Read from ofstream output

Hello everyone,
I'm a student of civil engineering in the middle of creating a topology optimization algorithm using C++. My only experience with coding was Matlab and some Python so I'm in over my head a bit. I've managed to create the basics of my algorithm but I can't seem to get the reading files part right. I use multiple scripts that need to have files imported and exported. Mostly .txt arrays.
This is the code I used to "write" the array on a .txt file

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{ofstream fout("f1.txt");
fout << f1 << endl;
}




Here is the .txt file that is created from the array..
https://drive.google.com/file/d/1jBmi-3RCqplwt3E2HBanO1LkIRFqYtgl/view?usp=sharing
Now I'm trying to read the array on a different script.
I thought about reading the first line which is the array size and then defining the array with it but I can't get it to work.
I had to do the same thing with matrices which proved way easier by just defining an matrix value and using ifstream. Thought about doing something like the following code just like I did with matrices but its fundamentally wrong cause I haven't defined the array size.

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real[int] f1;
{ifstream fin("f1.txt");
fin >> f1;
}


How would you go on about tackling this problem?
I suggest storing the values in an std::vector<int>. Or std::vector<double>, if they are real numbers.

Try something like:
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std::vector<double> numbers;
std::ifstream inputFile("data.txt");

// read all numbers from file
if (inputFile.good()) // <-- make sure file was opened successfully
{        
    double value;
    for(;;)
    {
        inputFile >> value; // <-- try to read next value
        if (!inputFile.good()) // <-- make sure value was read successfully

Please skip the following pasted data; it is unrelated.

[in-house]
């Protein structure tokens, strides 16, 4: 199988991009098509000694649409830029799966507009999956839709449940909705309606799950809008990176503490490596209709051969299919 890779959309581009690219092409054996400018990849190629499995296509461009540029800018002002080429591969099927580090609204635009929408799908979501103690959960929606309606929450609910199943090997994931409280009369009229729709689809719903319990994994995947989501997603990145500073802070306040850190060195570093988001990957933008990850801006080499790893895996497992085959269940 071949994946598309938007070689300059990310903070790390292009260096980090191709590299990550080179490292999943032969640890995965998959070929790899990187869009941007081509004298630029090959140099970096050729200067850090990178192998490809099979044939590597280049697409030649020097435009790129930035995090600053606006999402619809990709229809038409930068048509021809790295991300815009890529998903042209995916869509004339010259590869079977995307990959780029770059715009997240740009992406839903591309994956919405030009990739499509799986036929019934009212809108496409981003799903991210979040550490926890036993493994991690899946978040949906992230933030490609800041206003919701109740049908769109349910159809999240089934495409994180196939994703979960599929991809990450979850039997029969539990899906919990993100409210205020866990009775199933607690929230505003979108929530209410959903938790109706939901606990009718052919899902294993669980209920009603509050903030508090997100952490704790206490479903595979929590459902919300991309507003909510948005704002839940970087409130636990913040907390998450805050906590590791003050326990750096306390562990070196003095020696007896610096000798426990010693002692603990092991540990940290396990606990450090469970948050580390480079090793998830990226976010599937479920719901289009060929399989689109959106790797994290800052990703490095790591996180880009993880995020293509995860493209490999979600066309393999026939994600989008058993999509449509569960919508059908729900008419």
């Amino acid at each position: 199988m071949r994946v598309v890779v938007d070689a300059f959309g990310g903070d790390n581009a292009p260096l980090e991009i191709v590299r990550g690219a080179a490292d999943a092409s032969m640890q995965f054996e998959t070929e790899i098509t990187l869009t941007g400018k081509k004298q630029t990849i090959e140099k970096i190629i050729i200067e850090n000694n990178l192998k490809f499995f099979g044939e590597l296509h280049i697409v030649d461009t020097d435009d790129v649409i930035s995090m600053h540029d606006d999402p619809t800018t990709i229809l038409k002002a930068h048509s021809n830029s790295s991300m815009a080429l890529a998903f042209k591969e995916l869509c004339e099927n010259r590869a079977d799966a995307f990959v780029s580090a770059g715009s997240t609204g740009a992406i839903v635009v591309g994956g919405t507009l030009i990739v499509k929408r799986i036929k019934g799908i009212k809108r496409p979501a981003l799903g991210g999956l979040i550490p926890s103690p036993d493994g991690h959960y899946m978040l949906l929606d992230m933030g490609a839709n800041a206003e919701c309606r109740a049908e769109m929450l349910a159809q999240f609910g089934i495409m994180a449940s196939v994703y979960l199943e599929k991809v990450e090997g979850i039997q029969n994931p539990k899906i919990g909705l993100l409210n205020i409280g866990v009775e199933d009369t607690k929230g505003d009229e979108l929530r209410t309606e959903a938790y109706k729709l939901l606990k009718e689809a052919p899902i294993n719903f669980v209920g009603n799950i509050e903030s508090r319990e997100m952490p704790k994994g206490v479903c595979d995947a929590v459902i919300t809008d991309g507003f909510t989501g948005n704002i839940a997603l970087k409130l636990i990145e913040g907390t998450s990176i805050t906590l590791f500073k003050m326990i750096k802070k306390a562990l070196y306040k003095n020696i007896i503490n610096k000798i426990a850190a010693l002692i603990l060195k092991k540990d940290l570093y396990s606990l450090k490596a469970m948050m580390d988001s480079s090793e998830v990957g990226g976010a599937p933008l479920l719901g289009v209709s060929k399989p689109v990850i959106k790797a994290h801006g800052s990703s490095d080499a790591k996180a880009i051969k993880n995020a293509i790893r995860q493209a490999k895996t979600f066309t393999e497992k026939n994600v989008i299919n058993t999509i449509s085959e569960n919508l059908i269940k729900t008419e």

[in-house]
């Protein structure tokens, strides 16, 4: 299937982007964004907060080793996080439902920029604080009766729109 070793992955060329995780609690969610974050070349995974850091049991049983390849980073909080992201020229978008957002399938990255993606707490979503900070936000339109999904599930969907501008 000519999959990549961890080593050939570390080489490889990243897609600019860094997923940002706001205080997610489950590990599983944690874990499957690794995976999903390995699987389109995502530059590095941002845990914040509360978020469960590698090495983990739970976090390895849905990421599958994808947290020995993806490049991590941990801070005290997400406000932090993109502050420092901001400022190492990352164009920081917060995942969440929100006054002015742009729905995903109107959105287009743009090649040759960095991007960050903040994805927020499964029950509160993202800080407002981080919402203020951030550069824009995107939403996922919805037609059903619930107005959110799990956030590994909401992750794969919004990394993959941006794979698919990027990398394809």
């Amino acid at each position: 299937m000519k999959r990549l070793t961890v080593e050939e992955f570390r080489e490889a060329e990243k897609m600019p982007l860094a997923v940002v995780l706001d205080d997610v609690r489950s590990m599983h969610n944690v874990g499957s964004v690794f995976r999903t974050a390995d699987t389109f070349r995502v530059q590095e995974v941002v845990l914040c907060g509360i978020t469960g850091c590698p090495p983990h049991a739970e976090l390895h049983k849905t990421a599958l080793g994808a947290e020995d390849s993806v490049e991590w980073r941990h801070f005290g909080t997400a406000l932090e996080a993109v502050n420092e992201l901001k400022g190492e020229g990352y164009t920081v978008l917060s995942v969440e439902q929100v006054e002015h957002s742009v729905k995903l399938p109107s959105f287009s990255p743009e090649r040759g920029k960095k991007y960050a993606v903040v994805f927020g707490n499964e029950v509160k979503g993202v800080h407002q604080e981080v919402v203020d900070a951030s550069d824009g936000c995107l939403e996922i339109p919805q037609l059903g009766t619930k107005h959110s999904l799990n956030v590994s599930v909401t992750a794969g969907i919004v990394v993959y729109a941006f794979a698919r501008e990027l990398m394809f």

{
            break; // <-- read error or end-of-file
        }
        numbers.push_back(value); // <-- append the value to the end of the vector
    }
}

// print all numbers we have read
for (auto iter = numbers.begin(); iter != numbers.end(); ++iter)
{
    std::cout << *iter << std::endl;
}

Last edited on
array size must be known when you code it in pure c++. a few compilers support doing it on the fly, but that is a language extension that you can't rely on.

you should use vector:
#include<vector>
..
fin >> filesize; //assuming this is correct, the number of values in the file up front
std::vector<double> f1(filesize); //the (filesize) part sizes the vector to fit your data
for(auto &a : f1) //you can do this any way. this is a range based for loop over the vector.
{
fin >> a;
}

vectors can do much more than this, but for now, you can just use it like a size to fit array.
f1[0] = 42.0; //this works just like an array.
Last edited on
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#include <iostream>
#include <fstream>
#include <valarray>
#include <string>
using namespace std;

valarray<double> readFile( const string &filename )
{
   ifstream in( filename );
   int npts;
   in >> npts;
   valarray<double> V( npts );
   for ( double &e : V ) in >> e;
   return V;
}

int main()
{
   valarray<double> V = readFile( "f1.txt" );
   cout << "Points:  " << V.size() << '\n'
        << "Minimum: " << V.min()  << '\n'
        << "Maximum: " << V.max()  << '\n'
        << "Average: " << V.sum() / V.size()  << '\n';
}


Points:  193
Minimum: -0.24445
Maximum: 2.56377
Average: 0.558475


Last edited on
@kigar64551 - that is un-necessarilly long code and also doesn't deal with the first number in the file being the number of elements to read.

Using a std::vector (as opposed to a std::valarray as per lastchance above) then perhaps:

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#include <vector>
#include <iostream>
#include <fstream>
#include <string>

bool readFile(std::vector<double>& vd, const std::string& filename) {
	vd.clear();

	if (std::ifstream ifs { filename }) {
		size_t noelems {};

		ifs >> noelems;
		vd.reserve(noelems);

		for (double elem; ifs >> elem; vd.push_back(elem));
		return vd.size() == noelems;
	}

	return false;
}

int main() {
	std::vector<double> vd;

	if (readFile(vd, "f1.txt")) {
		std::cout << vd.size() << " elements read\n";

		for (const auto& d : vd)
			std::cout << d << ' ';

		std::cout << '\n';
	} else
		std::cout << "Problem reading the file\n";
}



Last edited on
This was only meant to illustrate the basic idea ;-)